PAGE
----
15 November 2004 | film-critic
King of night vision, king of insight.
Needless to day Galileo, look where we are now. I applaud your work and your dedication to the truth it has changed my future immensely. Sadly, the same can't be same for this film. If there was ever a film that you needed to use as a weapon of mass destruction against an unknown foe, Joseph Losey's Galileo would be my number one pick. By doing this you would ensure victory to your team by forcing your opponents to fall asleep. Galileo was the dullest piece of film I have ever encountered. From the acting to the irritating boys singing before every scene was just pure rubbish. This biography did nothing but uproot past High School science reports about this genius. It presented nothing new and nothing exciting. It was genetic cross between a classic British mini-series and one of those friends that never seems to get the hint that they are talking way too much. It was a disaster that would probably, in today's standards, put Galileo back into house arrest.
The role of Galileo was played an interesting actor by the name of Topol. New to this generation's work, I wasn't sure who Topol was until I watched this film. For those of you who do not know, he is a mix between an insane street urchin and a bearded John Belushi. His actions in this film seemed random and rabid at the same time. I never knew what he was going to do or say next, half due to the poor quality in sound, but also because Topol never looked scripted. I guess this is a good thing because it gave some realism to the scene, but it destroyed his character. I kept seeing Galileo as insane instead of brilliant. I know some will argue that Galileo was insane, but when I read about him I just couldn't picture him as one of those screwball geniuses. I always felt he was the real deal, just misunderstood. Topol's delivery of Galileo is longwinded in the sense that he talks more about his actions than just doing them. There seemed to be a lot of this going around in the film, but I will get into that later. Honestly, I wasn't impressed with Topol's performance in this film. I need to see him in more before I make my final decision on his acting ability, but Galileo was not his cup of tea. Outside of Topol, I didn't care about any of the other characters or really fully understand who they were. The lack of character development (odd in a three hour film) and poor sound (outside of the singing kids) only pulled me further away from the rest of the cast. They were just not up to quality standards.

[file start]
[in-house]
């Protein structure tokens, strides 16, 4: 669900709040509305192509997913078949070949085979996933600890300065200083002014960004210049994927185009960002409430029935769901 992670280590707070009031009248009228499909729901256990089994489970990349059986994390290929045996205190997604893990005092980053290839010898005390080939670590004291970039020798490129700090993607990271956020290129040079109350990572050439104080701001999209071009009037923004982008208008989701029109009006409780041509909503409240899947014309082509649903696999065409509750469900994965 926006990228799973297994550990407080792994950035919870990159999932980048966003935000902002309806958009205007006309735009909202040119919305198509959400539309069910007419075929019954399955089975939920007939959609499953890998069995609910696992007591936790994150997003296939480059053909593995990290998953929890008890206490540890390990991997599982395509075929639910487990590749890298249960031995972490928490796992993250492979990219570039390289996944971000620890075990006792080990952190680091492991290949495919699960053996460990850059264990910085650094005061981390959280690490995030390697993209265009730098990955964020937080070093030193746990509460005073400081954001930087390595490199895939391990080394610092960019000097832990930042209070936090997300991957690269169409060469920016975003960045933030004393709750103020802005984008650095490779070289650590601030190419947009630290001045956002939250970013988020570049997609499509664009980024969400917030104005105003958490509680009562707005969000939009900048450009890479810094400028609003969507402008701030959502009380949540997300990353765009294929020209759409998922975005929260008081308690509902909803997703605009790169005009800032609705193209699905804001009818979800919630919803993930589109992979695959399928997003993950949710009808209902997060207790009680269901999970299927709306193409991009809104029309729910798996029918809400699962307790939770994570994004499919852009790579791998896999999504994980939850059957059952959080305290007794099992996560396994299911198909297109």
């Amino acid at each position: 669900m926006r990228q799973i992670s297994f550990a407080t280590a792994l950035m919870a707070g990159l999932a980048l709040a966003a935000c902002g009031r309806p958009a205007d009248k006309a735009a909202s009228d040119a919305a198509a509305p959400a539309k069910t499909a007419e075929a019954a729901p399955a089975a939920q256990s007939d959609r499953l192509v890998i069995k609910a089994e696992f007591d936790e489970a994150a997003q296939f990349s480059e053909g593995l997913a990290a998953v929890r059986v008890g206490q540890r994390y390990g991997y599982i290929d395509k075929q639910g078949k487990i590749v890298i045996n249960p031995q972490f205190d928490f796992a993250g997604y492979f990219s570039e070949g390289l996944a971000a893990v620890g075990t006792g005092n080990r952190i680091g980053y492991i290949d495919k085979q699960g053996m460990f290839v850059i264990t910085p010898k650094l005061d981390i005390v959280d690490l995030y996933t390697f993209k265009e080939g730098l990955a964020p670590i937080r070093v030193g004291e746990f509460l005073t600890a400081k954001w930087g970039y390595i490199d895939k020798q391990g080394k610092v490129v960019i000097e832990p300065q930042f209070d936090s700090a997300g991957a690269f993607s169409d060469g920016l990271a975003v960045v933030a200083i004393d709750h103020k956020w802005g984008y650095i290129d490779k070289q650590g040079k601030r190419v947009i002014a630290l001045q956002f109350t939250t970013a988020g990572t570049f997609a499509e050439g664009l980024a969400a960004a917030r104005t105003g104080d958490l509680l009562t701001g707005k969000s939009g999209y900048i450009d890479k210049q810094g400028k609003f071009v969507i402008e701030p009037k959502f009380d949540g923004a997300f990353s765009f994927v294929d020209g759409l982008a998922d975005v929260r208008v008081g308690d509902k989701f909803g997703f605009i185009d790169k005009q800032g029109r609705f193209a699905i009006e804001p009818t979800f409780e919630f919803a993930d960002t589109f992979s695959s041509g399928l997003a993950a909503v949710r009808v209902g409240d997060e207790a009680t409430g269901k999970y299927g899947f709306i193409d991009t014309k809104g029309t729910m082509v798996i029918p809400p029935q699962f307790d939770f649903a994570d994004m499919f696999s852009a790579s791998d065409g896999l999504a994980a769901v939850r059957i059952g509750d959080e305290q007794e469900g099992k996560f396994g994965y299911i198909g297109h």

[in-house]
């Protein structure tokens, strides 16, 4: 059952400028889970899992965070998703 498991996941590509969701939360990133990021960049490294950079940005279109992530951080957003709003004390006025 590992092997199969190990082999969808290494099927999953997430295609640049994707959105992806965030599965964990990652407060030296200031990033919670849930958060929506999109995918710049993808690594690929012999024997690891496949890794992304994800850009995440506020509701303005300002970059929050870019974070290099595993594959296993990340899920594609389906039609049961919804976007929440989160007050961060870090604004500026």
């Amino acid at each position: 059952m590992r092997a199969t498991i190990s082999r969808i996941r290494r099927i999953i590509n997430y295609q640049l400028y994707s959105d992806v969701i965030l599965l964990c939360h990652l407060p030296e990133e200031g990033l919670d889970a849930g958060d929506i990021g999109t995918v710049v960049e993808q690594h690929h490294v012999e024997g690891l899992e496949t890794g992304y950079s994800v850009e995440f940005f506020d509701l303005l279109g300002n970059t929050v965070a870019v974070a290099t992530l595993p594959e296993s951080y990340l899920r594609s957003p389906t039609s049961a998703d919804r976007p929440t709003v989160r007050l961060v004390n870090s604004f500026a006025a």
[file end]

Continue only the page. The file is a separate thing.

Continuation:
While researching this film, I read by another reviewer about the reasoning for the American Film Theater to make this style of movie. In the mid 70s the organization released several of their plays to the silver screen for their members. As a chance to capture more people to their plays, they offered these subscriptions with six tickets to other films that they had released. The strange aspect about these movies is that they are not filmed as if the actors are on a stage, nor do they carry a lavish budget. They use some fancy (for the time) camera work to highlight some emotions in the characters, but that is it. The rest is cheap and claustrophobic scenery that would immediately turn the novice moviegoer away. Perhaps during this era this was considered amazing cinematography and set design, but in my eyes it just seems shoddy and poor. For this film to work well there needed to be less conversation, more involvement by other characters, and less singing. I didn't see this film labeled as a musical (and I understand why the kids sang to help guide the audience throughout the film as in a play), so I didn't need the twenty minute sexually driven dance sequence in the middle. It was as if it was put in there for the men in the audience that had patiently been waiting through this film (forcing their eyes to remain open) as an added benefit. Suddenly everyone was awake, just in time for the second act. GRRRRRRR.
Overall, this film put me to sleep several times before it was over. It was not the biography I was hoping for on this acclaimed scientist. As a period piece film it failed and as a 'courtroom drama' it failed as well. The actors seemed like they were overacting for film because they were used to the theater productions. Infants did the camera work and the singing kids who introduced the scenes should have been put out of their misery. At least wait till someone has hit puberty to get them singing! Jeesh. If the American Theater wanted this to attract others to their productions, they should have filmed it on a stage, it would have created a better atmosphere and tone. Topol, I hope to see you in better down the road, but until then, stay far away from science.
Grade: * out of *****